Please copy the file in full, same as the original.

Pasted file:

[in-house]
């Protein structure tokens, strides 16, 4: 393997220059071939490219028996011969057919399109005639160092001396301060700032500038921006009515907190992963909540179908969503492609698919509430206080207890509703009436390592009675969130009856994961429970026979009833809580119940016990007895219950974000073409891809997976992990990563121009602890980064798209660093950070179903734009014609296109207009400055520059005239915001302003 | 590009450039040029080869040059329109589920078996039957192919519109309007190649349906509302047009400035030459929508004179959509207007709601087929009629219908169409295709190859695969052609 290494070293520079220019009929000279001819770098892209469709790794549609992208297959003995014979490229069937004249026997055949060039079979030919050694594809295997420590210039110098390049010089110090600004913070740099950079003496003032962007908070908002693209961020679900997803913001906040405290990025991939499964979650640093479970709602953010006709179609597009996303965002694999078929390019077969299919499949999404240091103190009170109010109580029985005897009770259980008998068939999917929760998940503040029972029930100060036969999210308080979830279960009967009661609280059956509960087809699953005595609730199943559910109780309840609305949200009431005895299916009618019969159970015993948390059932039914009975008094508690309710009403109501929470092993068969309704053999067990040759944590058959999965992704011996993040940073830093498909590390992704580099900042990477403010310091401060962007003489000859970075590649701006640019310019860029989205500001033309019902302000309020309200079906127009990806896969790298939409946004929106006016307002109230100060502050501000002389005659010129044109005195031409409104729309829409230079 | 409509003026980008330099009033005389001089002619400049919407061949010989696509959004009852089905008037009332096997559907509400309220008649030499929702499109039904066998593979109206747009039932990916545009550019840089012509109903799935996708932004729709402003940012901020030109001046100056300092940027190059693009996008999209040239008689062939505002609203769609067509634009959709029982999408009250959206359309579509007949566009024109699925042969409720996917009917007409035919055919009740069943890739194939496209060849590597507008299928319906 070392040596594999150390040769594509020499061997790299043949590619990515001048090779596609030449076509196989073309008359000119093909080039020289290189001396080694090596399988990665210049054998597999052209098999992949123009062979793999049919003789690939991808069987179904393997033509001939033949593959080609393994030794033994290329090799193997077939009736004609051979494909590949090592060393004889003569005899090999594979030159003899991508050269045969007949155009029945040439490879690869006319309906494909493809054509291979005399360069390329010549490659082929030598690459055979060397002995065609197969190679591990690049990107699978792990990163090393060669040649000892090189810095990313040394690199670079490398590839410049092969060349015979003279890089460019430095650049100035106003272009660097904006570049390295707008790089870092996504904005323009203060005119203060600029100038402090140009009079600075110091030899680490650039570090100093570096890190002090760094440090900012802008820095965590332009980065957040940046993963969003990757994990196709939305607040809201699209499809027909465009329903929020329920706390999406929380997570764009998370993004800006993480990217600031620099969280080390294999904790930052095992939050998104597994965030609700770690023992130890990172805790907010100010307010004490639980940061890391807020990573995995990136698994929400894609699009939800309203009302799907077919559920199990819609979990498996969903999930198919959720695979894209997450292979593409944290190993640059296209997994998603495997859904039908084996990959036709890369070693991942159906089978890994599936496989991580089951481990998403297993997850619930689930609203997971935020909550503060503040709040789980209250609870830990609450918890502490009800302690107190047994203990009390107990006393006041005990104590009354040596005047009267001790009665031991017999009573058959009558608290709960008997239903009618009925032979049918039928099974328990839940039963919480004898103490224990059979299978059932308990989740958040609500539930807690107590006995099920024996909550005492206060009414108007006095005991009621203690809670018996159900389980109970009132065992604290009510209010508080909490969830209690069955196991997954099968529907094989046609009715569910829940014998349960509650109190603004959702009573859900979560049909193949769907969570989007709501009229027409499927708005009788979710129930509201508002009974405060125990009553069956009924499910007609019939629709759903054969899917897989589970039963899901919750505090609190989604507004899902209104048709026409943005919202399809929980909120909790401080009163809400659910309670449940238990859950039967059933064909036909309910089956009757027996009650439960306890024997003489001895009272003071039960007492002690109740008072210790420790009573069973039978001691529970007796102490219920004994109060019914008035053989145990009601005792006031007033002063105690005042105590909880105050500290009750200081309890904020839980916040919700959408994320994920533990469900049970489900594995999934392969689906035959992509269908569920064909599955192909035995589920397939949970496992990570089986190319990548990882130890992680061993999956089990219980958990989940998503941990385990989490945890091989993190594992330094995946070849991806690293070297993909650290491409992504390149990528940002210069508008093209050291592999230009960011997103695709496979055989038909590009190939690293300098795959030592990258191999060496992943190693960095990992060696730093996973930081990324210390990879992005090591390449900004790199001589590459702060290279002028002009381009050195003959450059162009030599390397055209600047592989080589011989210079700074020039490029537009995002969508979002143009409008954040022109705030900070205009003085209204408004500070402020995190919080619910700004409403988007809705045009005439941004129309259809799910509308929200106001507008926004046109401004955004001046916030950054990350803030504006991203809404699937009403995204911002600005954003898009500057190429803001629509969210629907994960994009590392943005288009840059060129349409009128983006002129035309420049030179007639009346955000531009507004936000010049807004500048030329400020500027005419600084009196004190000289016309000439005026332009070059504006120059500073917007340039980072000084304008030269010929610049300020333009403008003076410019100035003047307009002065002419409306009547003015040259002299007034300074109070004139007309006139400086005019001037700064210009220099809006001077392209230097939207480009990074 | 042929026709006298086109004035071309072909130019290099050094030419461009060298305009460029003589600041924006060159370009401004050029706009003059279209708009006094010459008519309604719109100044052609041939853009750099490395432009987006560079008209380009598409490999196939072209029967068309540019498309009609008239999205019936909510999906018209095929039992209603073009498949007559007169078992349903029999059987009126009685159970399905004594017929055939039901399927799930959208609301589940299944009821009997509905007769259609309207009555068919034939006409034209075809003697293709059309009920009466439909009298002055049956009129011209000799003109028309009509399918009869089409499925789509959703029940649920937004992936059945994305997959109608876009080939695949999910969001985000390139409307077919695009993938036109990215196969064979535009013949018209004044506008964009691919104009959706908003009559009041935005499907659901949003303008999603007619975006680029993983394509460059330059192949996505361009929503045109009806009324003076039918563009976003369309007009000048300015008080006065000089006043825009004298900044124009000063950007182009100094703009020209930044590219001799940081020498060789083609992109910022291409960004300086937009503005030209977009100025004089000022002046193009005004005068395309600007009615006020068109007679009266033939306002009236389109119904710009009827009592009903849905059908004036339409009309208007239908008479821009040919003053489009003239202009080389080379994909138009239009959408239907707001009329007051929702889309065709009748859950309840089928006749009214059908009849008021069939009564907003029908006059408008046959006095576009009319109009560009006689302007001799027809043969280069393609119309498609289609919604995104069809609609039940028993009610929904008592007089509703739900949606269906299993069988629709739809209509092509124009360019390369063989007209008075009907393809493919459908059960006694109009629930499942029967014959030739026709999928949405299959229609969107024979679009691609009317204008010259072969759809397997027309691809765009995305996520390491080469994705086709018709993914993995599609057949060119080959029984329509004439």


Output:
[in-house]
């Protein structure tokens, strides 16, 4: 393997220059071939490219028996011969057919399109005639160092001396301060700032500038921006009515907190992963909540179908969503492609698919509430206080207890509703009436390592009675969130009856994961429970026979009833809580119940016990007895219950974000073409891809997976992990990563121009602890980064798209660093950070179903734009014609296109207009400055520059005239915001302003 | 590009450039040029080869040059329109589920078996039957192919519109309007190649349906509302047009400035030459929508004179959509207007709601087929009629219908169409295709190859695969052609 290494070293520079220019009929000279001819770098892209469709790794549609992208297959003995014979490229069937004249026997055949060039079979030919050694594809295997420590210039110098390049010089110090600004913070740099950079003496003032962007908070908002693209961020679900997803913001906040405290990025991939499964979650640093479970709602953010006709179609597009996303965002694999078929390019077969299919499949999404240091103190009170109010109580029985005897009770259980008998068939999917929760998940503040029972029930100060036969999210308080979830279960009967009661609280059956509960087809699953005595609730199943559910109780309840609305949200009431005895299916009618019969159970015993948390059932039914009975008094508690309710009403109501929470092993068969309704053999067990040759944590058959999965992704011996993040940073830093498909590390992704580099900042990477403010310091401060962007003489000859970075590649701006640019310019860029989205500001033309019902302000309020309200079906127009990806896969790298939409946004929106006016307002109230100060502050501000002389005659010129044109005195031409409104729309829409230079 | 409509003026980008330099009033005389001089002619400049919407061949010989696509959004009852089905008037009332096997559907509400309220008649030499929702499109039904066998593979109206747009039932990916545009550019840089012509109903799935996708932004729709402003940012901020030109001046100056300092940027190059693009996008999209040239008689062939505002609203769609067509634009959709029982999408009250959206359309579509007949566009024109699925042969409720996917009917007409035919055919009740069943890739194939496209060849590597507008299928319906 070392040596594999150390040769594509020499061997790299043949590619990515001048090779596609030449076509196989073309008359000119093909080039020289290189001396080694090596399988990665210049054998597999052209098999992949123009062979793999049919003789690939991808069987179904393997033509001939033949593959080609393994030794033994290329090799193997077939009736004609051979494909590949090592060393004889003569005899090999594979030159003899991508050269045969007949155009029945040439490879690869006319309906494909493809054509291979005399360069390329010549490659082929030598690459055979060397002995065609197969190679591990690049990107699978792990990163090393060669040649000892090189810095990313040394690199670079490398590839410049092969060349015979003279890089460019430095650049100035106003272009660097904006570049390295707008790089870092996504904005323009203060005119203060600029100038402090140009009079600075110091030899680490650039570090100093570096890190002090760094440090900012802008820095965590332009980065957040940046993963969003990757994990196709939305607040809201699209499809027909465009329903929020329920706390999406929380997570764009998370993004800006993480990217600031620099969280080390294999904790930052095992939050998104597994965030609700770690023992130890990172805790907010100010307010004490639980940061890391807020990573995995990136698994929400894609699009939800309203009302799907077919559920199990819609979990498996969903999930198919959720695979894209997450292979593409944290190993640059296209997994998603495997859904039908084996990959036709890369070693991942159906089978890994599936496989991580089951481990998403297993997850619930689930609203997971935020909550503060503040709040789980209250609870830990609450918890502490009800302690107190047994203990009390107990006393006041005990104590009354040596005047009267001790009665031991017999009573058959009558608290709960008997239903009618009925032979049918039928099974328990839940039963919480004898103490224990059979299978059932308990989740958040609500539930807690107590006995099920024996909550005492206060009414108007006095005991009621203690809670018996159900389980109970009132065992604290009510209010508080909490969830209690069955196991997954099968529907094989046609009715569910829940014998349960509650109190603004959702009573859900979560049909193949769907969570989007709501009229027409499927708005009788979710129930509201508002009974405060125990009553069956009924499910007609019939629709759903054969899917897989589970039963899901919750505090609190989604507004899902209104048709026409943005919202399809929980909120909790401080009163809400659910309670449940238990859950039967059933064909036909309910089956009757027996009650439960306890024997003489001895009272003071039960007492002690109740008072210790420790009573069973039978001691529970007796102490219920004994109060019914008035053989145990009601005792006031007033002063105690005042105590909880105050500290009750200081309890904020839980916040919700959408994320994920533990469900049970489900594995999934392969689906035959992509269908569920064909599955192909035995589920397939949970496992990570089986190319990548990882130890992680061993999956089990219980958990989940998503941990385990989490945890091989993190594992330094995946070849991806690293070297993909650290491409992504390149990528940002210069508008093209050291592999230009960011997103695709496979055989038909590009190939690293300098795959030592990258191999060496992943190693960095990992060696730093996973930081990324210390990879992005090591390449900004790199001589590459702060290279002028002009381009050195003959450059162009030599390397055209600047592989080589011989210079700074020039490029537009995002969508979002143009409008954040022109705030900070205009003085209204408004500070402020995190919080619910700004409403988007809705045009005439941004129309259809799910509308929200106001507008926004046109401004955004001046916030950054990350803030504006991203809404699937009403995204911002600005954003898009500057190429803001629509969210629907994960994009590392943005288009840059060129349409009128983006002129035309420049030179007639009346955000531009507004936000010049807004500048030329400020500027005419600084009196004190000289016309000439005026332009070059504006120059500073917007340039980072000084304008030269010929610049300020333009403008003076410019100035003047307009002065002419409306009547003015040259002299007034300074109070004139007309006139400086005019001037700064210009220099809006001077392209230097939207480009990074 | 042929026709006298086109004035071309072909130019290099050094030419461009060298305009460029003589600041924006060159370009401004050029706009003059279209708009006094010459008519309604719109100044052609041939853009750099490395432009987006560079008209380009598409490999196939072209029967068309540019498309009609008239999205019936909510999906018209095929039992209603073009498949007559007169078992349903029999059987009126009685159970399905004594017929055939039901399927799930959208609301589940299944009821009997509905007769259609309207009555068919034939006409034209075809003697293709059309009920009466439909009298002055049956009129011209000799003109028309009509399918009869089409499925789509959703029940649920937004992936059945994305997959109608876009080939695949999910969001985000390139409307077919695009993938036109990215196969064979535009013949018209004044506008964009691919104009959706908003009559009041935005499907659901949003303008999603007619975006680029993983394509460059330059192949996505361009929503045109009806009324003076039918563009976003369309007009000048300015008080006065000089006043825009004298900044124009000063950007182009100094703009020209930044590219001799940081020498060789083609992109910022291409960004300086937009503005030209977009100025004089000022002046193009005004005068395309600007009615006020068109007679009266033939306002009236389109119904710009009827009592009903849905059908004036339409009309208007239908008479821009040919003053489009003239202009080389080379994909138009239009959408239907707001009329007051929702889309065709009748859950309840089928006749009214059908009849008021069939009564907003029908006059408008046959006095576009009319109009560009006689302007001799027809043969280069393609119309498609289609919604995104069809609609039940028993009610929904008592007089509703739900949606269906299993069988629709739809209509092509124009360019390369063989007209008075009907393809493919459908059960006694109009629930499942029967014959030739026709999928949405299959229609969107024979679009691609009317204008010259072969759809397997027309691809765009995305996520390491080469994705086709018709993914993995599609057949060119080959029984329509004439």